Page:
What type of clothes do people wear in South Korea? South Koreans are renowned in Asia and abroad for their slick sense of fashion, and with the degree to which appearance is held in Korean society, it’s no surprise. Koreans spend enormous portions of their salaries on makeup, cosmetic surgery, and high-end clothing and accessories. [...]
What type of clothes do people wear in South Korea?
South Koreans are renowned in Asia and abroad for their slick sense of fashion, and with the degree to which appearance is held in Korean society, it’s no surprise. Koreans spend enormous portions of their salaries on makeup, cosmetic surgery, and high-end clothing and accessories. Many travelers agree that there is nowhere to go in their cities without buying something, and if it’s not coffee, it’s probably clothing. South Korea also has a booming textile industry of its own, and much of the clothing manufactured in the country itself can be bought on the cheap (5,000W shirts, 10,000W jeans). However, Koreans place a high value on the quality and brand of their clothing as well. One stark difference between South Korea and the United States, for example, is that you will be hard-pressed to find a Korean who is unshaven, clad in khaki shorts, or looking “Jerseylicious.” The style in Korea is usually refined and conservative, and even urban styles can be distinguished from those outside of Asia by their tendency to “leave things to the imagination.”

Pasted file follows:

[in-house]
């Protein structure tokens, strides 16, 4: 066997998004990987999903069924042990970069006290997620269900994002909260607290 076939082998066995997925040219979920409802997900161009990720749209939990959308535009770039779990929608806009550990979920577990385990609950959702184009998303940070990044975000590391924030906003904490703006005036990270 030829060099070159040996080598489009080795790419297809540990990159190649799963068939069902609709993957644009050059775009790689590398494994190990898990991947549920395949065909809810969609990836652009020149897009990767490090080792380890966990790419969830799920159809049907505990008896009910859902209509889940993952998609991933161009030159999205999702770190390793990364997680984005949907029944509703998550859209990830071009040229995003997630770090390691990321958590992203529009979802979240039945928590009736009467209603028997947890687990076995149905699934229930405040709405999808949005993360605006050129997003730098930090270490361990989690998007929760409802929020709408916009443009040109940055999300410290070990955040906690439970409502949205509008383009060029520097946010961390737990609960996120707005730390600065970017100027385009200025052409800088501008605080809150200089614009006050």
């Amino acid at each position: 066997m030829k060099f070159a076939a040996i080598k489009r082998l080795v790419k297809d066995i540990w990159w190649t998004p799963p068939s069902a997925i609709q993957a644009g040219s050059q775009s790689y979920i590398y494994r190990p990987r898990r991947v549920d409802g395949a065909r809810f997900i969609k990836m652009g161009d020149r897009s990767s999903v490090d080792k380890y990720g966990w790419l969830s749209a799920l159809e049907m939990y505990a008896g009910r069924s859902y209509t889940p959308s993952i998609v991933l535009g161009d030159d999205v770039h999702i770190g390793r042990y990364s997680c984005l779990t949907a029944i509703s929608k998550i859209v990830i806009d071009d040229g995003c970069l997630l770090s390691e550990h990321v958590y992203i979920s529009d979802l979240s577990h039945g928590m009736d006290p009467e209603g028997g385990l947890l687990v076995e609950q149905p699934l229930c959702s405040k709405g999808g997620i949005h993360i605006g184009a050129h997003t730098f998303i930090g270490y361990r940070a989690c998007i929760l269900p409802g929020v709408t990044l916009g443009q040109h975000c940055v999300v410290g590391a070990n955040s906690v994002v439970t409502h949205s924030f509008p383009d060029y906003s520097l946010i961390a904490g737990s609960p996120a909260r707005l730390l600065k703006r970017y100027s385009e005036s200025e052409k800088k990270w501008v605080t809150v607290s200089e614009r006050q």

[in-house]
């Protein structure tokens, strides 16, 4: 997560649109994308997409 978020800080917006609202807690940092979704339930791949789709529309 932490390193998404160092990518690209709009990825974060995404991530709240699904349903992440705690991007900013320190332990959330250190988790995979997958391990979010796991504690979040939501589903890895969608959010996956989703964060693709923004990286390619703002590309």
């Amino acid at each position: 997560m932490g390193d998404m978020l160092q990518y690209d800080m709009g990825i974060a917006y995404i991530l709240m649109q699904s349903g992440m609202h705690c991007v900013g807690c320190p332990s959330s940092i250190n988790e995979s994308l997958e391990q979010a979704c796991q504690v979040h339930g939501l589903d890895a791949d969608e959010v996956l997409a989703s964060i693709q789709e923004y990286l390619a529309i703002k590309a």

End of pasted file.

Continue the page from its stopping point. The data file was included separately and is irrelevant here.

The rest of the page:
For women, the first rule is that your cleavage and, in most places, your shoulders, are to be kept to yourself. The upper part of a women’s body is considered more erotic than the legs, which is why you will see many Korean girls donning sweaters in the summer with notoriously short shorts on the same day. The style is very feminine, and heels are worn any day, anywhere, anytime – even with jeans. You are bound to get stares if you wear anything bearing even a millimeter of cleavage or a top with straps a millimeter wide. Aside from this, patterns and styles are free-range, but absolutely always kept clean and neat.
For men, don’t be surprised if you see other chaps suctioned into “skinny jeans” – the trend is growing for girls as well as guys. Baggy clothing is considered uncivilized, and in any occasion, it is almost impossible to be overdressed. One token accessory that is also growing in popularity is the “man purse” or the “man bag,” usually clutched by businessmen or other city dwellers in lieu of a backpack. In Seoul, designer bags and brand clothing are just about as popular with men as with women.
For either gender, body modification and unnatural hair color are still struggling to break out of their heavily-oppressed shells, but reddish or auburn hues are rapidly becoming popular for both guys and girls.
In the cities, you will see no shortage of Louis Vuitton bags, which South Koreans uphold as a symbol of wealth and necessity to “keep up with the Kims.” Department stores carry all sorts of luxury brands of clothing, perfumes, and cosmetics, and women in their twenties and thirties line-up for hours at a time to purchase luxury bags and goods.
A more modest, cheaper version of high-end style is replicated in clothing and shoe boutiques in college areas, such as near Ewha Women’s University, and Japanese tourists gather in herds at stores in Myeongdong for South Korea’s intensely popular cosmetics brands. South Korea is a huge travel destination for tourists interested in merely shopping and expanding their inventory of the latest style trends in Asia.
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